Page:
Kennedy name carries weight in Connecticut race
Oct. 19, 2014
BRANFORD, Conn. (AP) — Bruce Wilson Jr. finds himself in rarified Republican company that includes Mitt Romney and Richard Nixon. Like those two before him, he is running against a Kennedy.
The school board member and Connecticut state Senate hopeful knew he faced a challenge when he entered the race against Ted Kennedy Jr., son of the late Massachusetts senator and nephew of a president and attorney general. He just didn't quite realize the power of the Kennedy name.
"I've had people say to me, 'I want to be part of electing the next president of the United States,'" Wilson said. "They're thinking that they're in on the ground floor of the next Kennedy ascending to the White House."
Though Kennedy insists he's looking no further than the open seat he's running for in the state where he's lived for 30 years, his name has been floated for numerous political offices over the years, both here and in the family's home state of Massachusetts. In 2012, he was mentioned as a possible candidate for then-U.S. Sen. John Kerry's seat after he was tapped to be Secretary of State.
But the 53-year-old environmental lawyer insists the 36-member Connecticut State Senate is what ultimately makes sense for him, in his first run for public office.
"I think being a state senator is an important job," said Kennedy, who has lived with his wife Kiki and two children in the shoreline community of Branford for about 20 years. "To me, being the people's representative in Hartford is a huge responsibility."
Even Kennedy seems surprised by the support he's received in the 12th Senate District, where five of six small towns are currently run by Republican leaders.
More than 50 interns last summer signed up to volunteer for his campaign. More than 60 supporters have opened up their homes to host "house parties," inviting friends, family and neighbors to meet the candidate. Three of the parties were held by members of a group calling itself "Republicans for Kennedy."
"He was the soccer coach when my kids were small," said Kathy Beebe of Branford, an employee of a boat yard Kennedy toured on Friday. "He's a very real person."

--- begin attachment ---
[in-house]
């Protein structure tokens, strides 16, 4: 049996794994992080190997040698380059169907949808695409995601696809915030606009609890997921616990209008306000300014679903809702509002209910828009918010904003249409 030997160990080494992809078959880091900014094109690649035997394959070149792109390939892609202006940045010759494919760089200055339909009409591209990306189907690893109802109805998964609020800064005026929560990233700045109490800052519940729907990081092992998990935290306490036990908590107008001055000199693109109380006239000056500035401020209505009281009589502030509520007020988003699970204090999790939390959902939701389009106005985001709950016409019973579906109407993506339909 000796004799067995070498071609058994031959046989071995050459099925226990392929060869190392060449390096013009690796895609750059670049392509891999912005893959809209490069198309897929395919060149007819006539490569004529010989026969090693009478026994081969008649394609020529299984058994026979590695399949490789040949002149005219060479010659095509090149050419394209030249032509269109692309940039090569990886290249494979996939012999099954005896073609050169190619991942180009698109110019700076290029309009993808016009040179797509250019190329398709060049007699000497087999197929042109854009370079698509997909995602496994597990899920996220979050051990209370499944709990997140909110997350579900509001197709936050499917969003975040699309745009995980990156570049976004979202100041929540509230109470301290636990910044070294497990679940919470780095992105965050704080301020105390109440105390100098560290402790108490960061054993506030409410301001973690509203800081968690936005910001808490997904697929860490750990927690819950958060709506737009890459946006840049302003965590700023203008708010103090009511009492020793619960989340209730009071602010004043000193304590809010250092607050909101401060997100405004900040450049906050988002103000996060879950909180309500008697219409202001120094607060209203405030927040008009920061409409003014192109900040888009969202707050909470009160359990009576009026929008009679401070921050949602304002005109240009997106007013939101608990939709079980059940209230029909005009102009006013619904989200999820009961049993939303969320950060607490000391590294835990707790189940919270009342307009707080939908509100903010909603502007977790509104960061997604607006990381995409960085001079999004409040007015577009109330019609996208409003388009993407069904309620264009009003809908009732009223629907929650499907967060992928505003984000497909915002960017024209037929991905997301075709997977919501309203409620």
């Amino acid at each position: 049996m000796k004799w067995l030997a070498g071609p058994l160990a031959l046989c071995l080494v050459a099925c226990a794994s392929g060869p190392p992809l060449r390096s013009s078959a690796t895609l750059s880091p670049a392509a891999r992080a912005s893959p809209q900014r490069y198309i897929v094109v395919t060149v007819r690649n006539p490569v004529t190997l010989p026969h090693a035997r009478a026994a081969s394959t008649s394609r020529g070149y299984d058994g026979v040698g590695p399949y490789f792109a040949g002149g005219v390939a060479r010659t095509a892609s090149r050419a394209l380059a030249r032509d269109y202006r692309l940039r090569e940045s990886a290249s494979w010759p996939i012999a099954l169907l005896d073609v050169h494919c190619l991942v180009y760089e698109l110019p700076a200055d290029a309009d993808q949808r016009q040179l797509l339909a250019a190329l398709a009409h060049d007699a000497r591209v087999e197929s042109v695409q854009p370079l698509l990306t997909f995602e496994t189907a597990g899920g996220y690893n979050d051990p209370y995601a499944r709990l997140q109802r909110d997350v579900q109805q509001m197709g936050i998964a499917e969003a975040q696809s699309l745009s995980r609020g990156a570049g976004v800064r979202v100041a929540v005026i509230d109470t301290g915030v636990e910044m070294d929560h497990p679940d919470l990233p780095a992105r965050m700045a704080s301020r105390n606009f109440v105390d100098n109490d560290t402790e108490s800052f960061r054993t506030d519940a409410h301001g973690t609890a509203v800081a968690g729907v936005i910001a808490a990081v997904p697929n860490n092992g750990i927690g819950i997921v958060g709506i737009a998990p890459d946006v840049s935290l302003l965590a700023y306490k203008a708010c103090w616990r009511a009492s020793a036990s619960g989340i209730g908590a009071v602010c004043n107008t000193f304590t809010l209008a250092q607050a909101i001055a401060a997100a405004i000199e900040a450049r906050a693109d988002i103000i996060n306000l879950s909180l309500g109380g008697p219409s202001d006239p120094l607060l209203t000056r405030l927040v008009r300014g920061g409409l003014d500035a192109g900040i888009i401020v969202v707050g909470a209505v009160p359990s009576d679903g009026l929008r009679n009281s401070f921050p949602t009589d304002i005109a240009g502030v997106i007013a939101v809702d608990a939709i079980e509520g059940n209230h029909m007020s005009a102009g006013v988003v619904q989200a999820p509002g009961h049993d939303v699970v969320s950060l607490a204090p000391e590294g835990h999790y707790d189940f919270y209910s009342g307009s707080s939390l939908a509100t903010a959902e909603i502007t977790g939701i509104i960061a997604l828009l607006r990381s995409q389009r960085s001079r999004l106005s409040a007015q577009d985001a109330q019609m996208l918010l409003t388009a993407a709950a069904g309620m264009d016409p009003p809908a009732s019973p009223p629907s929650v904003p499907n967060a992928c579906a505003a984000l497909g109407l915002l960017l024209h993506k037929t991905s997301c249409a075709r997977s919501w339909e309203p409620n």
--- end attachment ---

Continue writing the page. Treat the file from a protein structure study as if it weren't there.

Both Kennedy and Wilson insist this election could be close. Unaffiliated voters make up the largest single chunk of voters in what is considered a swing district.
Wilson, 50, the former CEO of a Connecticut medical manufacturing company, said he believes the Kennedy aura has dimmed in recent months as voters learn more about the Democrat.
Wilson has criticized Kennedy for saying in a local interview "a combination of cuts and new taxes" is needed to balance the state budget. A recent mailer from his campaign asks: "Are you willing to pay more for a Kennedy?"
Wilson also filed a complaint with state elections officials over possible election law violations by Kennedy's campaign and the state Democrats.
Records show Kennedy, his wife, brother Patrick and members of Kennedy's former firm, the Marwood Group, made $40,000 in contributions in June to the state party. The party has made approximately $40,000 in organizational expenditures on behalf of Kennedy's campaign, which is participating in the state public campaign financing system that imposes strict spending limitations.
While Wilson alleges Kennedy and the Democrats may be trying to circumvent the system, both the party and Kennedy deny any wrongdoing.
"Of course I'm going to support the Democratic Party. I've done it before, I'm doing it now and I'll continue to do it," Kennedy said.
That kind of loyalty should be expected from a scion of the most famous Democratic Party family in America.
"I'm very proud of my family's legacy," he said. "My father and my uncles really set very high expectations ... that all of us should make a contribution to society."
But Wilson said the name isn't what governs, it's the values and policies of the person who is elected. On Nov. 4, he will be trying to do better than Romney and Nixon, who lost to their Kennedy opponent — Romney in a bid to unseat the elder Ted Kennedy and Nixon to President John F. Kennedy — but didn't see those races end their political careers.
"I think most people who might feel a little enamored by the name are also capable of looking at the issues," Wilson said.